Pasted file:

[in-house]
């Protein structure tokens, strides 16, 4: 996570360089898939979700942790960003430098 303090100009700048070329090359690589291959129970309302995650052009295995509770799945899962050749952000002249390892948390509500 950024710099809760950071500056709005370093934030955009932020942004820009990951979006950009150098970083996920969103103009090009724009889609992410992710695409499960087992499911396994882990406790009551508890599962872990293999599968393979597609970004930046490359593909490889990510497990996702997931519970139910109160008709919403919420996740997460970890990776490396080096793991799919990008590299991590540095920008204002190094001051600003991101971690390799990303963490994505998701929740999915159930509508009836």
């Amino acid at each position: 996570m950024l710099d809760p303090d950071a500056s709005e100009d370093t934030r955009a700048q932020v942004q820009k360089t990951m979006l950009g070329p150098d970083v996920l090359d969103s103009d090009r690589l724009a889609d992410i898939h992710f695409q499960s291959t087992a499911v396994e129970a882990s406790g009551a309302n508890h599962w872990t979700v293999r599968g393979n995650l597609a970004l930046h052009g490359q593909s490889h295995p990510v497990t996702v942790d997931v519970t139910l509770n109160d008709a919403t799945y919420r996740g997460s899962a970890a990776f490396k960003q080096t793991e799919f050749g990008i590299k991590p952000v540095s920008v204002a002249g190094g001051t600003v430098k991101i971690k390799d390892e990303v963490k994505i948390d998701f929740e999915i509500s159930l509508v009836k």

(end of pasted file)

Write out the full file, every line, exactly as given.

[in-house]
């Protein structure tokens, strides 16, 4: 996570360089898939979700942790960003430098 303090100009700048070329090359690589291959129970309302995650052009295995509770799945899962050749952000002249390892948390509500 950024710099809760950071500056709005370093934030955009932020942004820009990951979006950009150098970083996920969103103009090009724009889609992410992710695409499960087992499911396994882990406790009551508890599962872990293999599968393979597609970004930046490359593909490889990510497990996702997931519970139910109160008709919403919420996740997460970890990776490396080096793991799919990008590299991590540095920008204002190094001051600003991101971690390799990303963490994505998701929740999915159930509508009836």
């Amino acid at each position: 996570m950024l710099d809760p303090d950071a500056s709005e100009d370093t934030r955009a700048q932020v942004q820009k360089t990951m979006l950009g070329p150098d970083v996920l090359d969103s103009d090009r690589l724009a889609d992410i898939h992710f695409q499960s291959t087992a499911v396994e129970a882990s406790g009551a309302n508890h599962w872990t979700v293999r599968g393979n995650l597609a970004l930046h052009g490359q593909s490889h295995p990510v497990t996702v942790d997931v519970t139910l509770n109160d008709a919403t799945y919420r996740g997460s899962a970890a990776f490396k960003q080096t793991e799919f050749g990008i590299k991590p952000v540095s920008v204002a002249g190094g001051t600003v430098k991101i971690k390799d390892e990303v963490k994505i948390d998701f929740e999915i509500s159930l509508v009836k």